The driver of the Expedition was employed by Cosworth Technologies, Inc. ("Cosworth"). The Expedition was not owned by Cosworth but was owned by Ford Motor Company.1 St. Paul had issued an insurance policy to Cosworth that included UM coverage on the Expedition.
Allstate had issued an insurance policy for Plaintiff McGow's motorcycle. The Allstate policy also included certain UM coverage for McGow.
In addition, Auto Club had issued Plaintiff McGow an insurance policy for McGow's personal automobile. That Auto Club policy also included UM coverage for McGow.
After the collision, police officers charged Defendant McCurry with following too closely. Although McCurry previously had been insured by State Farm, that insurance apparently had been cancelled prior to the accident, rendering McCurry an uninsured motorist.
Each of the three insurance policies involved in this case provides some primary UM coverage. However, each policy also contains an other-insurance clause that seeks to reduce or eliminate that primary coverage when other UM coverage is involved. Thus, we review in detail the UM coverage and the competing other-insurance clauses in each of the three policies.
The St. Paul policy, on which Cosworth was the insured and which covered the Expedition, provided primary UM coverage for both the named insured and other persons protected by the policy, as follows:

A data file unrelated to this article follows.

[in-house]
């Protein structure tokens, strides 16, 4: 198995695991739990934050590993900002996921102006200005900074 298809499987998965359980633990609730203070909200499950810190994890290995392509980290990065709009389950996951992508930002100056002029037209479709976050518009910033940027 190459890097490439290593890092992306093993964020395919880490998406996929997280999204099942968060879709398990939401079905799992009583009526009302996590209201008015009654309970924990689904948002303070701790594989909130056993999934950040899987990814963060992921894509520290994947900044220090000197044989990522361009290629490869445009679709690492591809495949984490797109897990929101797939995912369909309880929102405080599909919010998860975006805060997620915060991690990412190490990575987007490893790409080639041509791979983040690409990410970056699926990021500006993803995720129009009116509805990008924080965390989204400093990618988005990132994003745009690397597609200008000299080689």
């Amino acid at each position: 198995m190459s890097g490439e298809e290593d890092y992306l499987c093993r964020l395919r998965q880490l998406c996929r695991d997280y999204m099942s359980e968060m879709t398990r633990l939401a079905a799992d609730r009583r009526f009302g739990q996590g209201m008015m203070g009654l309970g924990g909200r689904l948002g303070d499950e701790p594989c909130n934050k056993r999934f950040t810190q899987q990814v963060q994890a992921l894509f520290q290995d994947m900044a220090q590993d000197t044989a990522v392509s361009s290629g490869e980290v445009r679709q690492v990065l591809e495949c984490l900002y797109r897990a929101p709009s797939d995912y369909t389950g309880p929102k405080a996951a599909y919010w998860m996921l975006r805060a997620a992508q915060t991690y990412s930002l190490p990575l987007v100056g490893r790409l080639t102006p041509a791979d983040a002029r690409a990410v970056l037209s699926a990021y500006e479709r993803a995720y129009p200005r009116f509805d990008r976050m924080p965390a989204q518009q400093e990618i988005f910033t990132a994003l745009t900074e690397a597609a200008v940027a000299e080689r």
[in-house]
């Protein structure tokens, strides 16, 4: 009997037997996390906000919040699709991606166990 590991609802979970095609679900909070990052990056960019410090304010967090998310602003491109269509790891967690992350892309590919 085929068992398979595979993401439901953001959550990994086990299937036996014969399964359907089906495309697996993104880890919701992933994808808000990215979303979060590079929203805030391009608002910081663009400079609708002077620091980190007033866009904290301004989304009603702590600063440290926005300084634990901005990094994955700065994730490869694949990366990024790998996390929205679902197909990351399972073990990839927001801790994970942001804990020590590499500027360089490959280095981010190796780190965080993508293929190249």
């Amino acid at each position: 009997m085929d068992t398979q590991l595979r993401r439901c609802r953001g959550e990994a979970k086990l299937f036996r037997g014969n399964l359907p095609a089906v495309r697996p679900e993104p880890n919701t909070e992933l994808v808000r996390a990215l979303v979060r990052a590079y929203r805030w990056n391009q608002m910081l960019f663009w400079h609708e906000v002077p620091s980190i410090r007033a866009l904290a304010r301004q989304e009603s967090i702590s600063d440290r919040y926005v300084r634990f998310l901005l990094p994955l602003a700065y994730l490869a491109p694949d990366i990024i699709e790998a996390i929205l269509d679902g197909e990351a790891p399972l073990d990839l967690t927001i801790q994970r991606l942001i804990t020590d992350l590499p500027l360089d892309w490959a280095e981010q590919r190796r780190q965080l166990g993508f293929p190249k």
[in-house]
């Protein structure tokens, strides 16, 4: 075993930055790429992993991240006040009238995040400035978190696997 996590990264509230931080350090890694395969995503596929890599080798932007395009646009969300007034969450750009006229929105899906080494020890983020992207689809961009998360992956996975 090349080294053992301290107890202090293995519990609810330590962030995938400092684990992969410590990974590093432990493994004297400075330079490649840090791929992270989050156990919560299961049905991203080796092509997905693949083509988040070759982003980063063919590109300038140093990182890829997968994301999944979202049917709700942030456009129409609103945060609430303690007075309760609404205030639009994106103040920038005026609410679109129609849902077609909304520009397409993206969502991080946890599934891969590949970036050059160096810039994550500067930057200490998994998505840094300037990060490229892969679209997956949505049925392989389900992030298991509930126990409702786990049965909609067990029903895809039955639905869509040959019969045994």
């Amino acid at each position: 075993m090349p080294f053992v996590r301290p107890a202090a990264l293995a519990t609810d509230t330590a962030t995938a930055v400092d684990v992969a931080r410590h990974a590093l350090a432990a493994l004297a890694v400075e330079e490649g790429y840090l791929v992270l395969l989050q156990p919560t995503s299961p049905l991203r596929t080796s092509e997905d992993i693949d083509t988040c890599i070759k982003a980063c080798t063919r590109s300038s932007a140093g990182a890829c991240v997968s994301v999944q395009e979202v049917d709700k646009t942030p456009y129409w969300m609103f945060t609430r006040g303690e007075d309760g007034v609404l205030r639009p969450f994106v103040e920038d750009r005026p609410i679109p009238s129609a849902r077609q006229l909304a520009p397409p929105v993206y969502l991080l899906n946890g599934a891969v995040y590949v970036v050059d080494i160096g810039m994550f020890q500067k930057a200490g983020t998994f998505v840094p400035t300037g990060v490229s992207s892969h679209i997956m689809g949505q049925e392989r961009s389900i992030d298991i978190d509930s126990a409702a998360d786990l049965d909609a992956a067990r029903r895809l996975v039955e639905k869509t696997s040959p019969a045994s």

What This Agreement Covers
We'll pay damages the named insured and other persons protected under this agreement are legally entitled to collect from the owner or driver of an uninsured or underinsured vehicle if the damages result from an accident that causes bodily injury to the protected person. However, we'll only pay these damages when the owner's or driver's liability results from owning, maintaining or using the uninsured or underinsured vehicle.
The St. Paul policy provides that protected persons include "[a]nyone in a covered auto or temporary substitute for a covered auto." Thus, McGow, as a passenger in the covered Expedition, is a protected person under St. Paul's policy.
Although St. Paul provided primary UM coverage to McGow, the St. Paul policy contained a provision limiting its coverage if other insurance is involved. The "other insurance" provision in the St. Paul policy states:
This agreement provides primary insurance for covered autos the named insured owns and excess insurance for those the named insured doesn't own. Excess insurance applies after other collectible uninsured motorists insurance has been used up.